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How to Measure LinkedIn Organic Activity

by Frank Moreno  |  
February 23, 2017
  |  2,953 views

Social media analytics have evolved rapidly, leaving marketers in a quandary. Digital marketers now have dozens of tools at their fingertips, such as Sprout Social, Google Analytics, Hootsuite and IBM Watson Analytics for Social Media, which provide valuable insights for customer and brand sentiment, brand awareness and share of voice.

For business-to-consumer (B2C) companies, the information (captured primarily from Twitter and Facebook) is extremely valuable in helping to define and measure advertising and messaging strategies. However, business-to-business (B2B) marketers rely on social media for demand generation as much as for brand awareness, with Twitter and LinkedIn acting as our primary channels.

Unfortunately, LinkedIn has been limited in its analytics features for organic updates, engagement, and activity.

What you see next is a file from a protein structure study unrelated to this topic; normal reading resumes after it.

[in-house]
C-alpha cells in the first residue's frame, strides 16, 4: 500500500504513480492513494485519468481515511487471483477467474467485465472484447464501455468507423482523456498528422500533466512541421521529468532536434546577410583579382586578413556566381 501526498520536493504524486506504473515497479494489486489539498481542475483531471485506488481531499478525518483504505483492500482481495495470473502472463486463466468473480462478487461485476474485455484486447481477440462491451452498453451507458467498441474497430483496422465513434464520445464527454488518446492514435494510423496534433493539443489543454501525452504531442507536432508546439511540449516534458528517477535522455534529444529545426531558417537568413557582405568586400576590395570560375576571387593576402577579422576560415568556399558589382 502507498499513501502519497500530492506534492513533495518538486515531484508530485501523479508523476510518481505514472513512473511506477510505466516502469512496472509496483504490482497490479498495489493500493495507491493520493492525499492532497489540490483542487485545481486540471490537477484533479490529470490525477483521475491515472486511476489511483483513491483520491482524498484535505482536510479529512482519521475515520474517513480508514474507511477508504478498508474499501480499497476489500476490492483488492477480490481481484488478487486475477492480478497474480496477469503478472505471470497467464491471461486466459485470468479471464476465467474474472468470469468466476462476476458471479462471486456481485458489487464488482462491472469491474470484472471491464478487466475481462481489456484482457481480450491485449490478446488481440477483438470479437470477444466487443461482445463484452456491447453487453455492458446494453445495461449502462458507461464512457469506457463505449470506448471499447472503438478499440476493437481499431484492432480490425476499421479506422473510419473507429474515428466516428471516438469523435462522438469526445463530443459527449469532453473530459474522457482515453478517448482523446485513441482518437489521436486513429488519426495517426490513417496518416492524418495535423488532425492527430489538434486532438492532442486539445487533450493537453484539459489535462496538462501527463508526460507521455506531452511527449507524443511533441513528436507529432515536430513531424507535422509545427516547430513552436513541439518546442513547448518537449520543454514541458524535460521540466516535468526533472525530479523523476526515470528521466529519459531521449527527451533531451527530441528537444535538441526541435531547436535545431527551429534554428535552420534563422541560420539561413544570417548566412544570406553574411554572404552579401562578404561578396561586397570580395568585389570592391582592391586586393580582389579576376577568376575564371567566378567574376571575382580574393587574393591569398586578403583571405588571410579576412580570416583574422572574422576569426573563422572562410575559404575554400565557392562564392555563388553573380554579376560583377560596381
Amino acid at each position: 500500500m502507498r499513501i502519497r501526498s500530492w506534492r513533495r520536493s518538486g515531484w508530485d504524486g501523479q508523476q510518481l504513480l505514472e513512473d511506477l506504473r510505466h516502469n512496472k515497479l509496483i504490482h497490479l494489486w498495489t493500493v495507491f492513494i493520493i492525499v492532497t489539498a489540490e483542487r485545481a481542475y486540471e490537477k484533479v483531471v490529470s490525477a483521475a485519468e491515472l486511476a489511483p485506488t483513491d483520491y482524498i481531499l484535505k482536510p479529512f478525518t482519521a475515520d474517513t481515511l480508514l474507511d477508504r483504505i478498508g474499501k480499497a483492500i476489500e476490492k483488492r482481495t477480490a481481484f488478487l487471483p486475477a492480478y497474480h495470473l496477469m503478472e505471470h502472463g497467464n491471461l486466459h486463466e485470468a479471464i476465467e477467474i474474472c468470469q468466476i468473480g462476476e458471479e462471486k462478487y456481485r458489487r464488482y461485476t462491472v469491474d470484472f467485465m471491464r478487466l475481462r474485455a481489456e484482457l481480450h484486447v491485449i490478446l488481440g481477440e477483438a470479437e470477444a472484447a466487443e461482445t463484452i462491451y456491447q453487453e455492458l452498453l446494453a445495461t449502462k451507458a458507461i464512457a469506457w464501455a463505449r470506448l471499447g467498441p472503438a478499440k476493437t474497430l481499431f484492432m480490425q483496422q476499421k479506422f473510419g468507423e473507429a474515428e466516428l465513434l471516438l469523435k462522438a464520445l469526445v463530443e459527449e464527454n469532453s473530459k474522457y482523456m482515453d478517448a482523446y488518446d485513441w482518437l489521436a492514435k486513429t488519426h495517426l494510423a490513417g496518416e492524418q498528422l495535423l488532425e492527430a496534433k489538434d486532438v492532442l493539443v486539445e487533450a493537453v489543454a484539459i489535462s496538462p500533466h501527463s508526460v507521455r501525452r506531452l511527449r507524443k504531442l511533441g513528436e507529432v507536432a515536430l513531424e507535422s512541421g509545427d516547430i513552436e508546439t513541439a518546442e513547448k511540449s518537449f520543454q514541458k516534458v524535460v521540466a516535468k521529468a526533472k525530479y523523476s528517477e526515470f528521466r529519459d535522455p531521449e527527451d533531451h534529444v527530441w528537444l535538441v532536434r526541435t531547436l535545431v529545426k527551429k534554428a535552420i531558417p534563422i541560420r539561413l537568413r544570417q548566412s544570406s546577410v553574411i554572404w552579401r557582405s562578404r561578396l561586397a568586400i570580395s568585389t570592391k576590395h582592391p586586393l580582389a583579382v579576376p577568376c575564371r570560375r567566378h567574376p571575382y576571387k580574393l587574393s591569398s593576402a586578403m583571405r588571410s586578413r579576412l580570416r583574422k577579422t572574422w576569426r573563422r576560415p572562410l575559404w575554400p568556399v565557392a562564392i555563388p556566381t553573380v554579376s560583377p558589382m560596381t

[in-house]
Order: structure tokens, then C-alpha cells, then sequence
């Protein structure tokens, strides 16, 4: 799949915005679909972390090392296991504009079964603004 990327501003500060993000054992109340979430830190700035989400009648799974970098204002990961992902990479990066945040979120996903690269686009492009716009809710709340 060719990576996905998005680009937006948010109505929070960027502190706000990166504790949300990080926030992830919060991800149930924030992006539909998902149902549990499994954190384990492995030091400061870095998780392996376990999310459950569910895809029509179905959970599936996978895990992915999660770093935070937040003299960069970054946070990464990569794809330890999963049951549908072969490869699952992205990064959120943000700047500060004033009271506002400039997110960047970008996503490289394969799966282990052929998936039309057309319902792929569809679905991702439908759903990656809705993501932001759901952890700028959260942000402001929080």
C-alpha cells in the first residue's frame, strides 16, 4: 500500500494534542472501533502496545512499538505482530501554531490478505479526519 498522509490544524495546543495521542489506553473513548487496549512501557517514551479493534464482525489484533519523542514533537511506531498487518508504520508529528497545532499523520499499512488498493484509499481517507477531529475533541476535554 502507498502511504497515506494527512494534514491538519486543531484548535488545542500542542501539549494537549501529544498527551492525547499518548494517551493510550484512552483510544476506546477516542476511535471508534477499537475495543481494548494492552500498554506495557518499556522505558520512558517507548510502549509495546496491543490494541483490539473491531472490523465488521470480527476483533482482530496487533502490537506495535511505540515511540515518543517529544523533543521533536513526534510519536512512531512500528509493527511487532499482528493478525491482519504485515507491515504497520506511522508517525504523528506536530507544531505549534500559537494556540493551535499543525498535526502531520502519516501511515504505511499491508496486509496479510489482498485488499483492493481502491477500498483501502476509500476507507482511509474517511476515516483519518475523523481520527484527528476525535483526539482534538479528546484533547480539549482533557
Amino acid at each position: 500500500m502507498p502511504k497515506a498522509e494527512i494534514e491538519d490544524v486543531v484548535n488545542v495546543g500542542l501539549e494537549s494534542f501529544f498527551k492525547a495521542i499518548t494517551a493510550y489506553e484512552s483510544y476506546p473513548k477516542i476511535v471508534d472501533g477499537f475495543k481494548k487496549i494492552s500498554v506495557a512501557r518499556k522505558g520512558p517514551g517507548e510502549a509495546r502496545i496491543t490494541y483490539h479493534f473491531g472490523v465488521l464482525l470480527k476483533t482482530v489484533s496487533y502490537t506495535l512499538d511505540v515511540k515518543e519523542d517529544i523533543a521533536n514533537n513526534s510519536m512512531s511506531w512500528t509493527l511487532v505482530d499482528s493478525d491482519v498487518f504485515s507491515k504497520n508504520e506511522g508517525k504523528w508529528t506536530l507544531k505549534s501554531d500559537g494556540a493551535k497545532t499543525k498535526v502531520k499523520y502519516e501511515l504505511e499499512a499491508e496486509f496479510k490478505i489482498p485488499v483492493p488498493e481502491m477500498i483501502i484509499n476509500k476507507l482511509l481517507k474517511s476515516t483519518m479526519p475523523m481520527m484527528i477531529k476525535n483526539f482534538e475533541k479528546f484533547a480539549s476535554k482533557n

Just recently, LinkedIn expanded its "offering for conversion rate tracking" of its sponsored (paid) updates. Although this information is critical to measure your ROI on LinkedIn ad spend, the challenge of measuring the impact and influence of LinkedIn organic activity remains

As marketers, we are responsible for content and for demand generation, so it is critical to know the impact LinkedIn has on reaching our intended target audience, driving website traffic, and determining what content, asset or campaign is resonating.


Solving LinkedIn's Organic Measurement Challenge

However, marketers don't need to manually crunch data or make assumptions regarding their overall social media organic activity. With the advent of new self-service data preparation (prep) tools, marketers can capture data in all different formats, including organic engagement information, directly from a LinkedIn Company Profile page—and combine it with other data for visual analysis.

Whether the information comes from APIs, database files, Web pages, or spreadsheets, a data prep tool allows you to bring all those formats into a single workspace, and normalize and blend the data into something you can work with and analyze.


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Frank Moreno is VP of product marketing at Datawatch, a data preparation software provider.

LinkedIn: Frank Moreno

Twitter: @fmoreno44

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